Population-Specific Correlates of Sexual Arrangements and Communication in a National Sample of Latinx Sexual Minority Men

Gabriel Robles, Stephen C. Bosco, Daniel Sauermilch, Tyrel J. Starks

Research output: Contribution to journalArticlepeer-review

1 Scopus citations

Abstract

While the literature on sexual arrangements has expanded considerably, less is known about sexual arrangements among ethnically diverse populations, particularly Latinx sexual minority men (LSMM). Relationship research may overlook culturally salient correlates (e.g., ideals of masculinity or immigration-related factors) of sexual arrangements. The current study explored relationship-related factors (i.e., sexual arrangements, sexual communication, and relationship functioning) as well as Latino-specific factors, including dominant cultural views of masculinity (machismo/caballerismo) and immigration among partnered LSMM. Participants were recruited nationwide through social media and geo-location dating apps. All participants were aged 18 or older, cisgender male, lived in the U.S., including Puerto Rico, were able to read in either English or Spanish, and indicated they were currently in a relationship with a cismale partner. Multinomial regression was used to calculate the odds of being in an open or monogamish arrangement relative to a monogamous arrangement. Multivariable linear regression analysis was conducted to examine factors related to sexual communication. Language spoken with partner, adherence to more general heteronormative beliefs (genderism), and substance use were associated with specific sexual arrangement groups. The findings also suggested that birthplace, language spoken with partner variables, and machismo were associated with specific sexual arrangements and with sexual communication. This study highlights that factors associated with sexual arrangements and sexual communication may be population specific. The current study points to a complex interplay between culturally relevant ideals of masculinity and sexual arrangements as well as sexual communication among partnered Latinx sexual minority men.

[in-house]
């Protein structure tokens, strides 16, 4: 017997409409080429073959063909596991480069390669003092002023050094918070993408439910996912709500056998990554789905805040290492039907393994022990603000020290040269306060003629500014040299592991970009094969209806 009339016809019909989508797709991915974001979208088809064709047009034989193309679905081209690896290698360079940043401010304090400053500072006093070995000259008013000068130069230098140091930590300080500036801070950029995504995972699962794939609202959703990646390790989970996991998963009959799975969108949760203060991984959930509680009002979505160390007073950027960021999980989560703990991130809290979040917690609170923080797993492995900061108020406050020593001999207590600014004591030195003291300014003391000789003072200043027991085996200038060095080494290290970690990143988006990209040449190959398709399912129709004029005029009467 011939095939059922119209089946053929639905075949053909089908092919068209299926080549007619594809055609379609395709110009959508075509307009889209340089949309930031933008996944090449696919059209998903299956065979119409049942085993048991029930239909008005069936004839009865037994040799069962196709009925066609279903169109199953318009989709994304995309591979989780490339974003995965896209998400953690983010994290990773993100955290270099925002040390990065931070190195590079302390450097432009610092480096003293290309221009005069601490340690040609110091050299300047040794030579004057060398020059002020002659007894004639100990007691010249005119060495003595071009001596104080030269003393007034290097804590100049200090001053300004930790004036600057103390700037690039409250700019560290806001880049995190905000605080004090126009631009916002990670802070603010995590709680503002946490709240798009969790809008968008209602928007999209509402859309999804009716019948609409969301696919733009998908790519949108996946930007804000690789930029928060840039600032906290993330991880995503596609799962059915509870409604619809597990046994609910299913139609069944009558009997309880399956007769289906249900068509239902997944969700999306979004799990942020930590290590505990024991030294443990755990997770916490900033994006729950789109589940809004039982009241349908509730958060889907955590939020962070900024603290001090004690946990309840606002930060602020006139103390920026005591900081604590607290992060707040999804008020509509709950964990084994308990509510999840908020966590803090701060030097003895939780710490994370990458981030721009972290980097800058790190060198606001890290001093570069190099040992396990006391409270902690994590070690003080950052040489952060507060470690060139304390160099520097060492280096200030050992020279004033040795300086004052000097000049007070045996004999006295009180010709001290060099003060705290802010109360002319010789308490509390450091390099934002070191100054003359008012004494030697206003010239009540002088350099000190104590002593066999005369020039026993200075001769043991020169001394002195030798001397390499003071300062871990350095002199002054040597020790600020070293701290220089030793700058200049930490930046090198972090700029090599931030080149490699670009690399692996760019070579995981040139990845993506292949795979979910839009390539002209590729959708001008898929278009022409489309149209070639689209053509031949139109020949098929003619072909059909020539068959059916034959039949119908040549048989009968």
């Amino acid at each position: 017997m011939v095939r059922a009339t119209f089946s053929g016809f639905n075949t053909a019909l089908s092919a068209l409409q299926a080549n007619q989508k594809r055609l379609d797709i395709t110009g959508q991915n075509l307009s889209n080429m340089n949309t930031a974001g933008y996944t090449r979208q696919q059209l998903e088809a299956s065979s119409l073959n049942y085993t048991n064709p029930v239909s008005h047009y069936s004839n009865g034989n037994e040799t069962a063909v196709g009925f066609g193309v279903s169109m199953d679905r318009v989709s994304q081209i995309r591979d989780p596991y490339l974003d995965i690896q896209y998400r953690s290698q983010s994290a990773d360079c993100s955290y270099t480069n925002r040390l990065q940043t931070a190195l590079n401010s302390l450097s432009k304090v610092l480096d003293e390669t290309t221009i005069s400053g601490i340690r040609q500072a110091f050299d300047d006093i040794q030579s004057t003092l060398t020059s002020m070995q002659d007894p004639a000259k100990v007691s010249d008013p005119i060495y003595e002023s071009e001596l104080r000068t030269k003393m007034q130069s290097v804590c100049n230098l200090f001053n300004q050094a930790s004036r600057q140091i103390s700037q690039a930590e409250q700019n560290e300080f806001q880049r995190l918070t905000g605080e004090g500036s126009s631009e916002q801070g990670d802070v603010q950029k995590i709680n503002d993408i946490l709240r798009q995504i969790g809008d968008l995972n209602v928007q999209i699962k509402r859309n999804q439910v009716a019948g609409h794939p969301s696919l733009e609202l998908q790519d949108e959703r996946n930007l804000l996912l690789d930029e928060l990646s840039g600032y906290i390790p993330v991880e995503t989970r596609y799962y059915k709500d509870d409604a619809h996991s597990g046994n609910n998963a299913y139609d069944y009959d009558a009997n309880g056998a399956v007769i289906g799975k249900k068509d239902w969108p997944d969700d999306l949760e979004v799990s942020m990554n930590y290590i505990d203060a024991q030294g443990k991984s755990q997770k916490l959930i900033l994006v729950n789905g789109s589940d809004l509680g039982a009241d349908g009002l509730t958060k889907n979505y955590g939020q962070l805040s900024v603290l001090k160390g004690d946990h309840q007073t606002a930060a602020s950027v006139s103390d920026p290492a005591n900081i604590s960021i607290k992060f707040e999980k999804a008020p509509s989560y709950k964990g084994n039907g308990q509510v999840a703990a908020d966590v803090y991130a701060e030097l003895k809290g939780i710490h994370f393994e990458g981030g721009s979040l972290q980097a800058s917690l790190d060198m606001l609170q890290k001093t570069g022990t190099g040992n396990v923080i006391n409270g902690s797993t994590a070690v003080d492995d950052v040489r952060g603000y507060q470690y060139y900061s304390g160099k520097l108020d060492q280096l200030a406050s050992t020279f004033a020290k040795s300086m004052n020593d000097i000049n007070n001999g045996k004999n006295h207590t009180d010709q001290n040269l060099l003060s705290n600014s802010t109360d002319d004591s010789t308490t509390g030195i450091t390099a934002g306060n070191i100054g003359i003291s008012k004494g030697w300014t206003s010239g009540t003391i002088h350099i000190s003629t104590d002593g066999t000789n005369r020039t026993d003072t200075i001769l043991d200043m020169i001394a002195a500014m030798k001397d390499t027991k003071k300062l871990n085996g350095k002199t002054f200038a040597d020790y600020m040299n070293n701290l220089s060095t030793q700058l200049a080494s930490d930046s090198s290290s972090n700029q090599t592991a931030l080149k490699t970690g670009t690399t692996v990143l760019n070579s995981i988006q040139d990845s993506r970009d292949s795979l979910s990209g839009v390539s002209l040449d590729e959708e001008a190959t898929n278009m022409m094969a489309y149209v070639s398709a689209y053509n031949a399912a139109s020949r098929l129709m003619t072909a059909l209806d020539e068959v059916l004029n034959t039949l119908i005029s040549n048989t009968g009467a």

Original languageEnglish (US)
Pages (from-to)1449-1460
Number of pages12
JournalArchives of Sexual Behavior
Volume50
Issue number4
DOIs
StatePublished - May 2021

All Science Journal Classification (ASJC) codes

  • Arts and Humanities (miscellaneous)
  • Psychology(all)

Keywords

  • Consensual non-monogamy
  • Culture
  • Immigration
  • Latino
  • Sexual minority men

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